Bake for about 15 minutes, or until golden brown.  LET COOL on a wire rack before you cut them.  That's an important piece of the bread baking process, you know.


Saturday, January 2, 2016

Mexican night

Every Wednesday at our house is Mexican night.  Hmmm...maybe I should say Tex-Mex night.  I'm pretty much as "gringo" as you can get (Irish/northern European), but lived in Texas for a couple of years.

When hubby and I were first married, we didn't have a lot of money, so we'd have Margarita night every Friday.  We'd pull out the couch, get a movie, have homemade margaritas, and some sort of Tex-Mex.  It was like a little trip away every Friday!

Once we had children, it continued to be popular for several reasons - no babysitter needed, and then when the kids were old enough to eat, they got to dip pretty much everything.  If you don't have kids, they love to dip things.  Heck, I love to dip things!  Salsa, sour cream, queso...yumm-o!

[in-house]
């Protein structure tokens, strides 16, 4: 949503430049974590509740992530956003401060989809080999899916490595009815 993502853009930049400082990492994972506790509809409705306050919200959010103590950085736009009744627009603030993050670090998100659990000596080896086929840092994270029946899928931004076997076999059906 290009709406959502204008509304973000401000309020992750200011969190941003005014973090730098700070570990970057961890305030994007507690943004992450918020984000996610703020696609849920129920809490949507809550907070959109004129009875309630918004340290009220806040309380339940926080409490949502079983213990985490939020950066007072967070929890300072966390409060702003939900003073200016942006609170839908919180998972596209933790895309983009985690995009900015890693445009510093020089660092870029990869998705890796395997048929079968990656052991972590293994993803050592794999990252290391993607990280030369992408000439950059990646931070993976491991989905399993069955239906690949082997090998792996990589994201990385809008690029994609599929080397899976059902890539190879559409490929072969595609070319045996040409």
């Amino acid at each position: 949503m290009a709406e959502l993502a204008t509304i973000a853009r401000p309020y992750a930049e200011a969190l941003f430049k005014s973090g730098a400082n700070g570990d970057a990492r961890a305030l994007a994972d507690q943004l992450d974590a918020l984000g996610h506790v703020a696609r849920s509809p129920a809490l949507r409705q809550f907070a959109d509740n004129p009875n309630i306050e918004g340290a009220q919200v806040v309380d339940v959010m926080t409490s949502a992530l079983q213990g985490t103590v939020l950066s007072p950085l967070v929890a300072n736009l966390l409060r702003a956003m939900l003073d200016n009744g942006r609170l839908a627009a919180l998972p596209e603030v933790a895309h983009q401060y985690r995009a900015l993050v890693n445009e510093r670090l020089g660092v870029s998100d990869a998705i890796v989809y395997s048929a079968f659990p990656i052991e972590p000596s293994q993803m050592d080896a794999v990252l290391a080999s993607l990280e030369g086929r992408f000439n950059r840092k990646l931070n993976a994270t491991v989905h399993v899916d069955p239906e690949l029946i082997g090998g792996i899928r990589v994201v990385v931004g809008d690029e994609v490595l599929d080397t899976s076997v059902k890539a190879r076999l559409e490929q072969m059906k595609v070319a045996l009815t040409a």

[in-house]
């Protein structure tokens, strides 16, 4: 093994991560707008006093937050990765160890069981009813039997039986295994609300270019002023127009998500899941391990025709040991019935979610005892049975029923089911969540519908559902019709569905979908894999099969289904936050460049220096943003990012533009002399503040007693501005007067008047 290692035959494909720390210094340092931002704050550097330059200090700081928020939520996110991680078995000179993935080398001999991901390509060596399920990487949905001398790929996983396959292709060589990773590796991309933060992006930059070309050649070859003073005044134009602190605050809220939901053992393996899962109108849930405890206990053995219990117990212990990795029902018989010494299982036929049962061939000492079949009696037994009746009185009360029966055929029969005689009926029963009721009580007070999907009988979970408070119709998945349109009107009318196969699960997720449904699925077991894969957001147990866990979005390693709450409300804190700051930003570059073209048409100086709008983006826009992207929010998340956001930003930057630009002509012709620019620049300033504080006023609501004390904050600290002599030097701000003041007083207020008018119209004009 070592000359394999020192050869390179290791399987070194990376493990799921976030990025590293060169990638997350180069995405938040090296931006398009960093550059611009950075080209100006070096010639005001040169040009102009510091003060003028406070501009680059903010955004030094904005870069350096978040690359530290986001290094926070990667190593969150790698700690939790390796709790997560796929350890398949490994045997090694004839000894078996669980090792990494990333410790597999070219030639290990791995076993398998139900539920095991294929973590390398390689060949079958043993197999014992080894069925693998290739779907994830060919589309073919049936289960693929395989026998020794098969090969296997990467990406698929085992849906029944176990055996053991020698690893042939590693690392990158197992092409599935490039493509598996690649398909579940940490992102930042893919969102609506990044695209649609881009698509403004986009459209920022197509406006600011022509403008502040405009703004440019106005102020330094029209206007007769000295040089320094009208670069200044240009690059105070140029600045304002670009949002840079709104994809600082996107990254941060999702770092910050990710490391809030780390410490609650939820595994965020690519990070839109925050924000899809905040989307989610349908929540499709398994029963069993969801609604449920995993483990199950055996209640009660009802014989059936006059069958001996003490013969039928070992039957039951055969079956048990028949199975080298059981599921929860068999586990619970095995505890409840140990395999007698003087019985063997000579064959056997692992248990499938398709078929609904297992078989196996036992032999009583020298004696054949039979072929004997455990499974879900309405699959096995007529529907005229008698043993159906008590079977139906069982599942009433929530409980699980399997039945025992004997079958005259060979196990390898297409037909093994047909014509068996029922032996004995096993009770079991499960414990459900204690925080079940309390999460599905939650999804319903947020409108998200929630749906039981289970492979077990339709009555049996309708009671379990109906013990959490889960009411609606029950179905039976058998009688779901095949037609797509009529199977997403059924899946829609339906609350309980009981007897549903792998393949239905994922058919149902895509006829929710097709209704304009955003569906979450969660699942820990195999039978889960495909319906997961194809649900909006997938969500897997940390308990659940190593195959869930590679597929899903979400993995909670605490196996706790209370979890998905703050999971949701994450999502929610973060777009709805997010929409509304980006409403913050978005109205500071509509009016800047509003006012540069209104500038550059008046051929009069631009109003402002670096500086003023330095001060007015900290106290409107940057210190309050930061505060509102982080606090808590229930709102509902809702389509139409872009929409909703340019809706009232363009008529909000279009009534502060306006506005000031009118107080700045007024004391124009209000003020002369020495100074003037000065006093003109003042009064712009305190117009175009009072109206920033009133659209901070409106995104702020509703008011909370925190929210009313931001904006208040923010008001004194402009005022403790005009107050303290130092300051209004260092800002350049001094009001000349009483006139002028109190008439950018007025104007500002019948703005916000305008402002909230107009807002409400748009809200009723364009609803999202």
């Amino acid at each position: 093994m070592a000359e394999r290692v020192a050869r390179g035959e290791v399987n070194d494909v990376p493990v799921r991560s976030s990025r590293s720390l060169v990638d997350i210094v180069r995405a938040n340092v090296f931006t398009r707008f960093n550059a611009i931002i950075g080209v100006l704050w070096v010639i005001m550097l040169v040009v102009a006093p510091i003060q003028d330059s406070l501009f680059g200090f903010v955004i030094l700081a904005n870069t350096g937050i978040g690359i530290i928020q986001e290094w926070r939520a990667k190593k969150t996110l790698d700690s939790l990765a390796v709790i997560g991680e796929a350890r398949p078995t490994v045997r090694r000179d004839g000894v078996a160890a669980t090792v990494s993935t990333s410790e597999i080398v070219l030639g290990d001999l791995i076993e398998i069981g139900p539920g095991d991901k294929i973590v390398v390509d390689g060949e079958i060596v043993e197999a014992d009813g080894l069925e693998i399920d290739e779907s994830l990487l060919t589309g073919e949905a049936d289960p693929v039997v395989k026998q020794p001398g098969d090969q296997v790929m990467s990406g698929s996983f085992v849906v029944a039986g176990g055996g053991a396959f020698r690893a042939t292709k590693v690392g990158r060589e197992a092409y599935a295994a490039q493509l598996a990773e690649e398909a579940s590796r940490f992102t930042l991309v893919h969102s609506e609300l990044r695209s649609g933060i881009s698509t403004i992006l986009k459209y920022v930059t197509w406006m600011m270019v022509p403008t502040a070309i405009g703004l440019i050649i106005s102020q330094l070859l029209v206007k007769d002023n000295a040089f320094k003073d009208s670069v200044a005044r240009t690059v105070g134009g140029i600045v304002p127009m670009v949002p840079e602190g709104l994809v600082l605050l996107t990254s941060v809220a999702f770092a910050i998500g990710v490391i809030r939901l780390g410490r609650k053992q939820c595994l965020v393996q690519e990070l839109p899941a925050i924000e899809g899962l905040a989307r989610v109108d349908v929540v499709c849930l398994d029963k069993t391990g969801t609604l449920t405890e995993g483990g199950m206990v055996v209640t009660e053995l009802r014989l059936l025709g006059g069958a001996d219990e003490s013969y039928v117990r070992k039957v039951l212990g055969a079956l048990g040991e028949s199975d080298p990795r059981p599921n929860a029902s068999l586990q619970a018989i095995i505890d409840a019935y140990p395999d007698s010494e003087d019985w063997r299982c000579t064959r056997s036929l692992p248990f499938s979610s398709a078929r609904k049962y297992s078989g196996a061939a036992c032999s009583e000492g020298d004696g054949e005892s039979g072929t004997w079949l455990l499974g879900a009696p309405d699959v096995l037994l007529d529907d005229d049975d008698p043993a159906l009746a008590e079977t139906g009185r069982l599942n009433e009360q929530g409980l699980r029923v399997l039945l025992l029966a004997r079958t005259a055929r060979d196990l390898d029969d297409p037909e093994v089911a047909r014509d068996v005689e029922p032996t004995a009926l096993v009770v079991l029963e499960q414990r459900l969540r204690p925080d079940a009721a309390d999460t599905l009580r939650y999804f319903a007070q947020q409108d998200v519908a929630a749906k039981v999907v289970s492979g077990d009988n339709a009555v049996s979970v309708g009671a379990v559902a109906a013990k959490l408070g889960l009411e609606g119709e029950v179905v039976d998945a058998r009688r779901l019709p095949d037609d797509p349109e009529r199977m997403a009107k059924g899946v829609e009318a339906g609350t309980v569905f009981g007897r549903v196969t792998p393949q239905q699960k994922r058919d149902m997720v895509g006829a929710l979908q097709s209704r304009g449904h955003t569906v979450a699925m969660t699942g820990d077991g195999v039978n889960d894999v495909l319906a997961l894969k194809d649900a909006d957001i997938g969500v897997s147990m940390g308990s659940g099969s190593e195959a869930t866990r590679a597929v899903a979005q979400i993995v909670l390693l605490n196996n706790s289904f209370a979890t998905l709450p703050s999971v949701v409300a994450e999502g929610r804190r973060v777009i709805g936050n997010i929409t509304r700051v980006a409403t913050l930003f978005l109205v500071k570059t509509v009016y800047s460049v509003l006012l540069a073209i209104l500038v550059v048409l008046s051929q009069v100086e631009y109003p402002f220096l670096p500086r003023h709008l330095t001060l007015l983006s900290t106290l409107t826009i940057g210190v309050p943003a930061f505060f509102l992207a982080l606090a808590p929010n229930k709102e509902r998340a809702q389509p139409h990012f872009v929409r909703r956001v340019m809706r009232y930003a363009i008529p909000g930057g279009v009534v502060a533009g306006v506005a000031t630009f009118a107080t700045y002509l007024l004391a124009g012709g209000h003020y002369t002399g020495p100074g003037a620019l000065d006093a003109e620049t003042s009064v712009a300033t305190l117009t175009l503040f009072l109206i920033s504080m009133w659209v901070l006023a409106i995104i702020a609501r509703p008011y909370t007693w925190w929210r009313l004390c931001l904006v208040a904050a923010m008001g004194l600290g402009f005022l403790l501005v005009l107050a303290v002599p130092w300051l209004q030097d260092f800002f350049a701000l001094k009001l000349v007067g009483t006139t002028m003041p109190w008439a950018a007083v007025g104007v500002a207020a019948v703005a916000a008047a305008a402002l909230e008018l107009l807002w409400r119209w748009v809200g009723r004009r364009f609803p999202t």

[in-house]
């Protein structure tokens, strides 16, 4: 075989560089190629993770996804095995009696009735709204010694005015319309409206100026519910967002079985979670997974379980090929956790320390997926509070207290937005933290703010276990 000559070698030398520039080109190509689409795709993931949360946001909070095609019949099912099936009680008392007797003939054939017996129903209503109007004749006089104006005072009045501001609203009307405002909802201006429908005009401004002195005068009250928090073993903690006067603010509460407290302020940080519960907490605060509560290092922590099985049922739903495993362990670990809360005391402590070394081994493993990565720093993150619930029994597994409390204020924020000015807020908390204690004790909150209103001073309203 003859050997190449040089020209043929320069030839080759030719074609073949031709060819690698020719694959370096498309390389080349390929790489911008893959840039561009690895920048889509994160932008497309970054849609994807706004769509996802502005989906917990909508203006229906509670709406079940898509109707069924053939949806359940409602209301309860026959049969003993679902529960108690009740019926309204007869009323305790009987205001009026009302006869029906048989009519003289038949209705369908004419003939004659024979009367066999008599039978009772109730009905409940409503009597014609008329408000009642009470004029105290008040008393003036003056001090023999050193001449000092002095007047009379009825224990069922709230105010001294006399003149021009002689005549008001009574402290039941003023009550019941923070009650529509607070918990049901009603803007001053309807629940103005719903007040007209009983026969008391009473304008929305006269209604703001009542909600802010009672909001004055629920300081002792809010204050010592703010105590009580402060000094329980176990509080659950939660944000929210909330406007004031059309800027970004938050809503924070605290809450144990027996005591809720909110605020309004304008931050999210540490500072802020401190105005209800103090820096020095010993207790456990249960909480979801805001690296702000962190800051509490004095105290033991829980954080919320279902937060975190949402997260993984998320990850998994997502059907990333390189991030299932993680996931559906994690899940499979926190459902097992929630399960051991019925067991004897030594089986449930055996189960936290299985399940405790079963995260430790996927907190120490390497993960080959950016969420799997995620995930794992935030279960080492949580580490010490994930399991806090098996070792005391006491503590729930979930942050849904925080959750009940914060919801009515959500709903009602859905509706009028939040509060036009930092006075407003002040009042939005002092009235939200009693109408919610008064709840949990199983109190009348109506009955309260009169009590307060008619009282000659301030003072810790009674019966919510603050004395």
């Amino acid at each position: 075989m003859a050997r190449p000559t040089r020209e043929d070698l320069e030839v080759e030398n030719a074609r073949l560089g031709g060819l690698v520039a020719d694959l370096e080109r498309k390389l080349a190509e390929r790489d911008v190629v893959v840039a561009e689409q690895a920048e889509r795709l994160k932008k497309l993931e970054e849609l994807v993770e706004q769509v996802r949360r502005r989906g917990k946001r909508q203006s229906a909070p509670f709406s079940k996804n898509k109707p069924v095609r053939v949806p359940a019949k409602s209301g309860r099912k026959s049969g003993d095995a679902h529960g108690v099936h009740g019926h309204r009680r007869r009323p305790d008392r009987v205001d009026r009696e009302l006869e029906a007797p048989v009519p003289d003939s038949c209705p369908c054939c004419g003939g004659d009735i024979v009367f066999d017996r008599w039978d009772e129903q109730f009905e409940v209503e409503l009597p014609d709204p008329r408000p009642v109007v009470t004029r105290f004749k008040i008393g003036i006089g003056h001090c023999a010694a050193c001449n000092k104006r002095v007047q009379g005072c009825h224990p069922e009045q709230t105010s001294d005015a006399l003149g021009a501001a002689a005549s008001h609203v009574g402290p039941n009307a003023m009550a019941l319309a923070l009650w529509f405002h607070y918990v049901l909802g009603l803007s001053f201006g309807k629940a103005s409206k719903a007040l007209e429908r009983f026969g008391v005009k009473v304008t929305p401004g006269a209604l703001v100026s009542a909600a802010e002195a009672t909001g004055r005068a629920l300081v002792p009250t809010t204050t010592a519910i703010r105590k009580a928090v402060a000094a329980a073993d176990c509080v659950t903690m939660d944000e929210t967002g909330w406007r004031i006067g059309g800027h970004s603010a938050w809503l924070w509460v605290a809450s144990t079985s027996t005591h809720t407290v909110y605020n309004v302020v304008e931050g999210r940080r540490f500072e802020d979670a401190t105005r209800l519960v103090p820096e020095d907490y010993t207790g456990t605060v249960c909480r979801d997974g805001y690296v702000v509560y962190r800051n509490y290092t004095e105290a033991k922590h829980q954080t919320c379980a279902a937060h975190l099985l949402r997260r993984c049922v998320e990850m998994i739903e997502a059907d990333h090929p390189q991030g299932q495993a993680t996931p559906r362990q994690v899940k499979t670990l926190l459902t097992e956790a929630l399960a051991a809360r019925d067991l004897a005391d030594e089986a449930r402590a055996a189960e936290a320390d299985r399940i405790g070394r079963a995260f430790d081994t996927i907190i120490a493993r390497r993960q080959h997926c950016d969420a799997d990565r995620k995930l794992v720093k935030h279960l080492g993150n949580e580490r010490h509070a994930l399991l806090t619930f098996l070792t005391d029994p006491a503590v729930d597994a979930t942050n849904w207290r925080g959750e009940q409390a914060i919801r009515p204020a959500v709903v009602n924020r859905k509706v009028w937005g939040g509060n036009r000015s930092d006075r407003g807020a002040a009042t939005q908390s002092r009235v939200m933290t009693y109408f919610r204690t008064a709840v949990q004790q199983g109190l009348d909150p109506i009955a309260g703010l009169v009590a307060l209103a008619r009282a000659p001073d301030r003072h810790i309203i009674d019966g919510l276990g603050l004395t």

Usually we keep it pretty simple, using store-bought soft tortillas, seasoned ground beef, and queso in the teeny slow-cooker I have.  Yes, I use Velveeta, and no, I don't feel bad about it.  It's delicious and so creamy!!  However, every once in a while, I get inspired and fry my own corn chips and taco shells.  It has ruined us forever for store-bought taco shells!

It's very simple to do, but takes a bit of effort and care.  Just buy the best, thinnest corn tortillas you can find (we have a Global Food store near us, with plenty of ethnic food).  To make tortilla chips, just cut a stack of tortillas into six or eight pieces, depending on the size you want.  Set up a draining station - several layers of paper towels on top of a few layers of newspaper is what I usually use.  Make sure your salt shaker is also right there.